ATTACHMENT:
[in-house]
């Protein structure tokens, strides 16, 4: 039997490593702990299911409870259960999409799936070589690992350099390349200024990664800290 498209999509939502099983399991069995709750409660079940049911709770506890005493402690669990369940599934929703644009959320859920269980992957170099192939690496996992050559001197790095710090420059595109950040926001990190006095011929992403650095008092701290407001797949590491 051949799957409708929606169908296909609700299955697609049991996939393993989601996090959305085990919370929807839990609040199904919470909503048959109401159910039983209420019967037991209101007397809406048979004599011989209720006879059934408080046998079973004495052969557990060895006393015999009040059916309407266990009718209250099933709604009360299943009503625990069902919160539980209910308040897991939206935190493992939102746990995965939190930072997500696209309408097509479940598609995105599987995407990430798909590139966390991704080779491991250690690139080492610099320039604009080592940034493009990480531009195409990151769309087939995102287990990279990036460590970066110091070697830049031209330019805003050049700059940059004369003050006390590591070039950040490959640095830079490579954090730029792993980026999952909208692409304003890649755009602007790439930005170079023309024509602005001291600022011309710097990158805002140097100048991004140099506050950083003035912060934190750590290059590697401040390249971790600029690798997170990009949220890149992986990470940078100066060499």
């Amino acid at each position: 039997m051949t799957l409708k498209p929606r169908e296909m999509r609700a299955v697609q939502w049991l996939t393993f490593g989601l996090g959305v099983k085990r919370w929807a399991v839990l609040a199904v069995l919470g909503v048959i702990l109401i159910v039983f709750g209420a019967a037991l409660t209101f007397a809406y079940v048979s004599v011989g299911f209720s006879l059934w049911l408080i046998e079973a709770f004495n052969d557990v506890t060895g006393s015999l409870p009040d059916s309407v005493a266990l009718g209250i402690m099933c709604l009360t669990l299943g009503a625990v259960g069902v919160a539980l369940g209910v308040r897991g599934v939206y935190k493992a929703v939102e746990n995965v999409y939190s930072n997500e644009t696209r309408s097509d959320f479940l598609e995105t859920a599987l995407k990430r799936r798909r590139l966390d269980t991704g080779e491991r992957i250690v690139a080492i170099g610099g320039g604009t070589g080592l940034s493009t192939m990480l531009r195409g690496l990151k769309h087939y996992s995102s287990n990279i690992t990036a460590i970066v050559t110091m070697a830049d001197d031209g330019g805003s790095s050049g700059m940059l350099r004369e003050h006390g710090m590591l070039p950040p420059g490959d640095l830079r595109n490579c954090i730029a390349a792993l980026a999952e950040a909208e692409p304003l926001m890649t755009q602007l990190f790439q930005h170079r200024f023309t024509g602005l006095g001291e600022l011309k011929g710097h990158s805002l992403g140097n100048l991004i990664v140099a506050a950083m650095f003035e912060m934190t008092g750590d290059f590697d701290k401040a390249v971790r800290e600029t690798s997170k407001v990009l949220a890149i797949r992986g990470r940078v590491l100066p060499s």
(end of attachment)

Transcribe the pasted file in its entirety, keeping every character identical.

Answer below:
[in-house]
């Protein structure tokens, strides 16, 4: 039997490593702990299911409870259960999409799936070589690992350099390349200024990664800290 498209999509939502099983399991069995709750409660079940049911709770506890005493402690669990369940599934929703644009959320859920269980992957170099192939690496996992050559001197790095710090420059595109950040926001990190006095011929992403650095008092701290407001797949590491 051949799957409708929606169908296909609700299955697609049991996939393993989601996090959305085990919370929807839990609040199904919470909503048959109401159910039983209420019967037991209101007397809406048979004599011989209720006879059934408080046998079973004495052969557990060895006393015999009040059916309407266990009718209250099933709604009360299943009503625990069902919160539980209910308040897991939206935190493992939102746990995965939190930072997500696209309408097509479940598609995105599987995407990430798909590139966390991704080779491991250690690139080492610099320039604009080592940034493009990480531009195409990151769309087939995102287990990279990036460590970066110091070697830049031209330019805003050049700059940059004369003050006390590591070039950040490959640095830079490579954090730029792993980026999952909208692409304003890649755009602007790439930005170079023309024509602005001291600022011309710097990158805002140097100048991004140099506050950083003035912060934190750590290059590697401040390249971790600029690798997170990009949220890149992986990470940078100066060499």
């Amino acid at each position: 039997m051949t799957l409708k498209p929606r169908e296909m999509r609700a299955v697609q939502w049991l996939t393993f490593g989601l996090g959305v099983k085990r919370w929807a399991v839990l609040a199904v069995l919470g909503v048959i702990l109401i159910v039983f709750g209420a019967a037991l409660t209101f007397a809406y079940v048979s004599v011989g299911f209720s006879l059934w049911l408080i046998e079973a709770f004495n052969d557990v506890t060895g006393s015999l409870p009040d059916s309407v005493a266990l009718g209250i402690m099933c709604l009360t669990l299943g009503a625990v259960g069902v919160a539980l369940g209910v308040r897991g599934v939206y935190k493992a929703v939102e746990n995965v999409y939190s930072n997500e644009t696209r309408s097509d959320f479940l598609e995105t859920a599987l995407k990430r799936r798909r590139l966390d269980t991704g080779e491991r992957i250690v690139a080492i170099g610099g320039g604009t070589g080592l940034s493009t192939m990480l531009r195409g690496l990151k769309h087939y996992s995102s287990n990279i690992t990036a460590i970066v050559t110091m070697a830049d001197d031209g330019g805003s790095s050049g700059m940059l350099r004369e003050h006390g710090m590591l070039p950040p420059g490959d640095l830079r595109n490579c954090i730029a390349a792993l980026a999952e950040a909208e692409p304003l926001m890649t755009q602007l990190f790439q930005h170079r200024f023309t024509g602005l006095g001291e600022l011309k011929g710097h990158s805002l992403g140097n100048l991004i990664v140099a506050a950083m650095f003035e912060m934190t008092g750590d290059f590697d701290k401040a390249v971790r800290e600029t690798s997170k407001v990009l949220a890149i797949r992986g990470r940078v590491l100066p060499s």